For his 2013 Presidential Address Andy Sinclair MM0FMF spoke on "SOTA - Summits on the Air - an Amateur Radio award scheme". It soon became apparent that he is a very enthusiastic participant in this relatively-new activity.

 

 

SOTA was the original idea of John G3WGV, who developed it with Richard G3CWI and launched it in 2002. Apart from the actual hill-climbing and operating, it is very much an Internet-administered activity:

     http://www.sota.org.uk - the main site about the SOTA programme.

     http://www.sotawatch.org - alerts, spots and a forum; register to participate. 

     http://www.sotadata.org.uk - log chasing and activating QSOs; register to enter QSOs and see more detail.

SOTA is organized by "Associations" in different areas and countries, each of which maintains a list of qualifying summits. 

  

SOTA is very much a competitive activity, with sections for "Activators", "Chasers" and SWLs.

"Activators" have stringent rules to follow, including:

                                           - Cannot use motorised transport to summit.

                                           - Must operate from portable power source.

                                           - Must carry all equipment to summit.

                                           - Must make at least 4 QSOs.

                                           - QSOs via terrestrial repeaters don't count!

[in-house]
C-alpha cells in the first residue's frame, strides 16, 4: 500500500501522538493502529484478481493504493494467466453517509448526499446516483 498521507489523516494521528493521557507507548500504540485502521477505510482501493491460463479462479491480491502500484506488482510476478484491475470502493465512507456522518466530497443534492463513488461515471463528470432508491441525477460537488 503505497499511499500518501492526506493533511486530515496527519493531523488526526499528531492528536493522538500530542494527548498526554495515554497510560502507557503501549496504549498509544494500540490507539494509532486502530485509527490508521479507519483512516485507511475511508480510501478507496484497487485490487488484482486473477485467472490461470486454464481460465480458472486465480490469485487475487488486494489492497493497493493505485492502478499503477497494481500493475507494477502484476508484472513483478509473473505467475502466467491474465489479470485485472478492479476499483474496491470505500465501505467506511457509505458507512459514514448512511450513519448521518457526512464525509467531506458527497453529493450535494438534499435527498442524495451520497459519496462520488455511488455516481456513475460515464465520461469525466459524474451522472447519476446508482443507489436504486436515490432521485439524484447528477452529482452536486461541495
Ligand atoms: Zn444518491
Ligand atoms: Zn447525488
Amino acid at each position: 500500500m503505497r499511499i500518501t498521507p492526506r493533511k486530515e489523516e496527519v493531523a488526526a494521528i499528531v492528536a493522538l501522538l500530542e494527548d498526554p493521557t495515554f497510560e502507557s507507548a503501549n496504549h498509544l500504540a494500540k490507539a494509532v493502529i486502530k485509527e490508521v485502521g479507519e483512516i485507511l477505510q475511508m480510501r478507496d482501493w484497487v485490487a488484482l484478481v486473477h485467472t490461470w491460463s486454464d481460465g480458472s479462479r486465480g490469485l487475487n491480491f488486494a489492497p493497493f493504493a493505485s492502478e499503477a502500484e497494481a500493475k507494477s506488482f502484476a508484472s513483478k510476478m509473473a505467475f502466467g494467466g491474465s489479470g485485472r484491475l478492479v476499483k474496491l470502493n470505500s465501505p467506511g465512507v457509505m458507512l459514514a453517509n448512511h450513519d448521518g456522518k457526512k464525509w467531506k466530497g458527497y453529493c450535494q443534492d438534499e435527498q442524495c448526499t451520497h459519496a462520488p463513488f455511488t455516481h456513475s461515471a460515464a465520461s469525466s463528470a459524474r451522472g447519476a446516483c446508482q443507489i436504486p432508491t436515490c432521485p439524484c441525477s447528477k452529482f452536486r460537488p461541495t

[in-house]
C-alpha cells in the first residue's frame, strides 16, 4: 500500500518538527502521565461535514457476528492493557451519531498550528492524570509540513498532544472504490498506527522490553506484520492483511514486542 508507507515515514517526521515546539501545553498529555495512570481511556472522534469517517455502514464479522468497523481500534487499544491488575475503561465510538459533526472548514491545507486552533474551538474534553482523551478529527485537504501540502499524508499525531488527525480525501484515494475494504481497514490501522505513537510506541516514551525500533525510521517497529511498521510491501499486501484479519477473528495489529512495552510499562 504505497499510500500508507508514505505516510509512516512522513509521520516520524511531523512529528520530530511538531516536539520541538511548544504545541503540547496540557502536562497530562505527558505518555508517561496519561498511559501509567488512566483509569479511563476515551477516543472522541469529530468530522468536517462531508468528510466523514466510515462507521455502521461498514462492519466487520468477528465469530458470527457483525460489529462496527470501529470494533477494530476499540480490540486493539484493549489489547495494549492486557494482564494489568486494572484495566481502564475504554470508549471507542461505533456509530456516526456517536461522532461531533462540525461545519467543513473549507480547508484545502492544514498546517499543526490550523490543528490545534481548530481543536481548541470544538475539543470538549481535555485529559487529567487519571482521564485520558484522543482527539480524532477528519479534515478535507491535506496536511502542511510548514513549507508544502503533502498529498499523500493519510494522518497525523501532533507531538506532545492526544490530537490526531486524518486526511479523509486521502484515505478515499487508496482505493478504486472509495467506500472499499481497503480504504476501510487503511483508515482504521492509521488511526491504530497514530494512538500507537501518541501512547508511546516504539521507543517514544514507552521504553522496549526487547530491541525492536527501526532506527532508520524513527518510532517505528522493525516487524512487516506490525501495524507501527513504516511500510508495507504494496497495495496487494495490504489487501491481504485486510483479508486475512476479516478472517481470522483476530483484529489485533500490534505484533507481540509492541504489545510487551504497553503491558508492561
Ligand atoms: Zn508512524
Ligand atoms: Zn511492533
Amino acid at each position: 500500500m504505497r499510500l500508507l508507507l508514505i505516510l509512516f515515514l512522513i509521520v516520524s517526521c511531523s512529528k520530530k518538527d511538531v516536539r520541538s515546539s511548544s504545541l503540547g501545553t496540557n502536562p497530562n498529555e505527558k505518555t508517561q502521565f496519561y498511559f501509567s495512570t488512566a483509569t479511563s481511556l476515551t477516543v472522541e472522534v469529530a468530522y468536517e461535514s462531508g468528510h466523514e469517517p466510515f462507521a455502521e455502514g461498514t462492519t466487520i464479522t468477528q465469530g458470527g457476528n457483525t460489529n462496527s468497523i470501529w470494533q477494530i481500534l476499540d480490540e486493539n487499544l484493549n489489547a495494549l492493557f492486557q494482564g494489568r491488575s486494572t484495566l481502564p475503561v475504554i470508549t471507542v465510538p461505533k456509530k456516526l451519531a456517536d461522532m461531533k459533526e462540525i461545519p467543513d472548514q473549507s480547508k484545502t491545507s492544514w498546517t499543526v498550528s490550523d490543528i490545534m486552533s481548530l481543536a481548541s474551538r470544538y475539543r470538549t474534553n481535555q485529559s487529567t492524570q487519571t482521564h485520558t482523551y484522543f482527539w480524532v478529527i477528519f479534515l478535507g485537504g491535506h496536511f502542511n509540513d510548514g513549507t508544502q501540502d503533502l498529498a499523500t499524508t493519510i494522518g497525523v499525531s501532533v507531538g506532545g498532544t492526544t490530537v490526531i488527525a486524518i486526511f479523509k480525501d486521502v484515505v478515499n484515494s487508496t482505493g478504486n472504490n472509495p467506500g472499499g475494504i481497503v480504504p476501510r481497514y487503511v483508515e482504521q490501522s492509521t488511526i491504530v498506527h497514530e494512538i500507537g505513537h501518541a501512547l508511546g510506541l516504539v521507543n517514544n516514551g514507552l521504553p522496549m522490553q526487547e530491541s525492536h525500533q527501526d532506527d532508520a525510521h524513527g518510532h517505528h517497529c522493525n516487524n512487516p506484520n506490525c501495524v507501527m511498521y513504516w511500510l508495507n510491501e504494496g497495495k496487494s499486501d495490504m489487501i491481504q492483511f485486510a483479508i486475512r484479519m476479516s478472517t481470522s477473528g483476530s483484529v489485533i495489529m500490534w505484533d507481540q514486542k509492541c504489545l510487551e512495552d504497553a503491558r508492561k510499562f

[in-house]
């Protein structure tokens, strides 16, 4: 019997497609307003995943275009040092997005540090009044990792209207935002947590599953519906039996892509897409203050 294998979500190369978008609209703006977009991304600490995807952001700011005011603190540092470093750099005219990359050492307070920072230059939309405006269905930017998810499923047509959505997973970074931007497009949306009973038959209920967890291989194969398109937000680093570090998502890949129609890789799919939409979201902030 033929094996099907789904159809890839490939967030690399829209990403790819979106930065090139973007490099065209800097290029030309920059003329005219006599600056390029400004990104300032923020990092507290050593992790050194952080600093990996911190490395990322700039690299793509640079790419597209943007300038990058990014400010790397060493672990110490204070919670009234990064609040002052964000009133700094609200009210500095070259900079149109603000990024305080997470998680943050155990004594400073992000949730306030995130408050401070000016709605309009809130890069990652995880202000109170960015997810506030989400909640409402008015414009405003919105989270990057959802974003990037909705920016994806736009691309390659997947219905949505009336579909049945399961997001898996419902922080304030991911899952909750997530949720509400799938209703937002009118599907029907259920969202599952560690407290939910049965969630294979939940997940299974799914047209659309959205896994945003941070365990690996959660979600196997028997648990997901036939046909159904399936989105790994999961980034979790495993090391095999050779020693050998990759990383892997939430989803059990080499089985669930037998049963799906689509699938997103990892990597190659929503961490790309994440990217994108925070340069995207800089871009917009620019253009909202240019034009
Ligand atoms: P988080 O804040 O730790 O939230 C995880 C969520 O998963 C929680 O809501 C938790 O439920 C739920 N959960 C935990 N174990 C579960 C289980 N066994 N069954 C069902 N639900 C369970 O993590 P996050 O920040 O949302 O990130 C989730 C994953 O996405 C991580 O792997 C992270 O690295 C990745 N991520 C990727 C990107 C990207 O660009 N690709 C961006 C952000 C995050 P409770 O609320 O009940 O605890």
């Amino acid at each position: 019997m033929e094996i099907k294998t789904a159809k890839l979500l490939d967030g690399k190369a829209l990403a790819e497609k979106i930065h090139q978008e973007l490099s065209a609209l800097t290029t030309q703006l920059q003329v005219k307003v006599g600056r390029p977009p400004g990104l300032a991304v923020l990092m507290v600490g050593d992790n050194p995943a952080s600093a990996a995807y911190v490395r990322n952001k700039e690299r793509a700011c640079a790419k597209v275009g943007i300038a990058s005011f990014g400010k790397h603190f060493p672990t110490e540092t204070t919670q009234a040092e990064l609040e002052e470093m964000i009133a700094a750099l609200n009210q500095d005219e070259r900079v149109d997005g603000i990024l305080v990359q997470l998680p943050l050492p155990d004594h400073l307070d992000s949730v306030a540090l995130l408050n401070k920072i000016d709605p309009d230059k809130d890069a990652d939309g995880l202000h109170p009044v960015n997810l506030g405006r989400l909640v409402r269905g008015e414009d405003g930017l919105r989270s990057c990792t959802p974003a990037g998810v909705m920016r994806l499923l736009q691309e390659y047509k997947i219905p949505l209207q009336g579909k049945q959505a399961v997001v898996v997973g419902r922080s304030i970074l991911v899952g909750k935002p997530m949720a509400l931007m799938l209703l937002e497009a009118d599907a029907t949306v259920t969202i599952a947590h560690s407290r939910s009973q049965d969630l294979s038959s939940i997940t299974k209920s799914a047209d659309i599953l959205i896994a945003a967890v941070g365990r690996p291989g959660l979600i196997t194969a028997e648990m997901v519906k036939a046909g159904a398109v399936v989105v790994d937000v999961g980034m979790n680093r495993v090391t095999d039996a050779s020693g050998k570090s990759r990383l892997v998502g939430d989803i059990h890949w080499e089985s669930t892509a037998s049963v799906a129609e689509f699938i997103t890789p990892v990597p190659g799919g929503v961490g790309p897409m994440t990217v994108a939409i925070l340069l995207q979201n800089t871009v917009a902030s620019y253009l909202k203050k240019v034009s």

There are various awards, Honour Rolls etc.

 

Scoring is based upon the elevation of the summit and its vertical separation or prominence from adjacent hills by at least 150m. Each summit is given a reference code e.g.: G/LD-003 where G is the ITU callsign prefix, LD (Lake District) is a 2-letter region code, and 002 is a unique reference for that peak.

 


Andy showed maps of qualifying summits in various parts of the UK, in this case southern Scotland. 

 


This is an example of a SOTA scoring table, (GM by chance!) which is determined by the local topography. 

 

BANDS & MODES

VHF+: a lot of 2m FM; SSB is also popular; CW is only used occasionally.

HF: a lot of CW is used with QRP equipment; UK activity is common on 5MHz (NVIS)

 

Andy showed all his SOTA equipment which is all packed into a single rucsack,

apart from a lightweight fibreglass fishing pole to support the aerials.

 

 He has quite a number of very lightweight single-band wire aerials for HF.

 

 Aerials for SOTA

 

All the equipment you need for SOTA - make sure it's lightweight!

 

Richard G3CWI, one of the founders of SOTA, on the summit of Snowdon.

 

LRS member John GM8OTI is also a keen SOTA operator, here on Allermuir Hill in the Pentlands 

 


A determined-looking Andy on Hart Fell.

 

But you don't really start to enjoy SOTA until conditions are like this!